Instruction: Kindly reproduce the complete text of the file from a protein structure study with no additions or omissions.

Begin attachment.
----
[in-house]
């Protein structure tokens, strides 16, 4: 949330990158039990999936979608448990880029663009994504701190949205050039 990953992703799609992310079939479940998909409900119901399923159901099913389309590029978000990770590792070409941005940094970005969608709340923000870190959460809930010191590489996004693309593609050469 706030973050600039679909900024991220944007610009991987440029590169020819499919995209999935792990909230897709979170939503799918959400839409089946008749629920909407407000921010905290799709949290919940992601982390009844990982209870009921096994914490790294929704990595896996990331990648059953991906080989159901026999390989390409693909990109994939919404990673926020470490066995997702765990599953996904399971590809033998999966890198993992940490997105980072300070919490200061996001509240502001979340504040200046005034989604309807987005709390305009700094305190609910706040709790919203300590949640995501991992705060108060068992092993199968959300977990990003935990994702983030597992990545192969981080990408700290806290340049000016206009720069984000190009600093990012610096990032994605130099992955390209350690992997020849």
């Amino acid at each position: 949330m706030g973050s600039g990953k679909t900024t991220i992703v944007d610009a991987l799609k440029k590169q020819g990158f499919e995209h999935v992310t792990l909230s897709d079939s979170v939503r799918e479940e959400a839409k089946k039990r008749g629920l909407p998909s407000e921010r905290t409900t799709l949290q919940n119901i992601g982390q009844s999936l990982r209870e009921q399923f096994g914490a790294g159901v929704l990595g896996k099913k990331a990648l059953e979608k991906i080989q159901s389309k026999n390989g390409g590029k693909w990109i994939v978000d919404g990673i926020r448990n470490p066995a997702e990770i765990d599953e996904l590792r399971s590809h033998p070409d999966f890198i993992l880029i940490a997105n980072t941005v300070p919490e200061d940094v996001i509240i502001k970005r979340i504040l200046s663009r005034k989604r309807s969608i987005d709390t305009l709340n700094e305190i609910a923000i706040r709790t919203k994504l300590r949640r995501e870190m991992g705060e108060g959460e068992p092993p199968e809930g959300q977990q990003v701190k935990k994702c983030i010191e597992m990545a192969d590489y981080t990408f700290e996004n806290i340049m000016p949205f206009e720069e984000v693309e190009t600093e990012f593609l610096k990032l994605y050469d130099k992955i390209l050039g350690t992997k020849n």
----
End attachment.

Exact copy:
[in-house]
């Protein structure tokens, strides 16, 4: 949330990158039990999936979608448990880029663009994504701190949205050039 990953992703799609992310079939479940998909409900119901399923159901099913389309590029978000990770590792070409941005940094970005969608709340923000870190959460809930010191590489996004693309593609050469 706030973050600039679909900024991220944007610009991987440029590169020819499919995209999935792990909230897709979170939503799918959400839409089946008749629920909407407000921010905290799709949290919940992601982390009844990982209870009921096994914490790294929704990595896996990331990648059953991906080989159901026999390989390409693909990109994939919404990673926020470490066995997702765990599953996904399971590809033998999966890198993992940490997105980072300070919490200061996001509240502001979340504040200046005034989604309807987005709390305009700094305190609910706040709790919203300590949640995501991992705060108060068992092993199968959300977990990003935990994702983030597992990545192969981080990408700290806290340049000016206009720069984000190009600093990012610096990032994605130099992955390209350690992997020849």
């Amino acid at each position: 949330m706030g973050s600039g990953k679909t900024t991220i992703v944007d610009a991987l799609k440029k590169q020819g990158f499919e995209h999935v992310t792990l909230s897709d079939s979170v939503r799918e479940e959400a839409k089946k039990r008749g629920l909407p998909s407000e921010r905290t409900t799709l949290q919940n119901i992601g982390q009844s999936l990982r209870e009921q399923f096994g914490a790294g159901v929704l990595g896996k099913k990331a990648l059953e979608k991906i080989q159901s389309k026999n390989g390409g590029k693909w990109i994939v978000d919404g990673i926020r448990n470490p066995a997702e990770i765990d599953e996904l590792r399971s590809h033998p070409d999966f890198i993992l880029i940490a997105n980072t941005v300070p919490e200061d940094v996001i509240i502001k970005r979340i504040l200046s663009r005034k989604r309807s969608i987005d709390t305009l709340n700094e305190i609910a923000i706040r709790t919203k994504l300590r949640r995501e870190m991992g705060e108060g959460e068992p092993p199968e809930g959300q977990q990003v701190k935990k994702c983030i010191e597992m990545a192969d590489y981080t990408f700290e996004n806290i340049m000016p949205f206009e720069e984000v693309e190009t600093e990012f593609l610096k990032l994605y050469d130099k992955i390209l050039g350690t992997k020849n």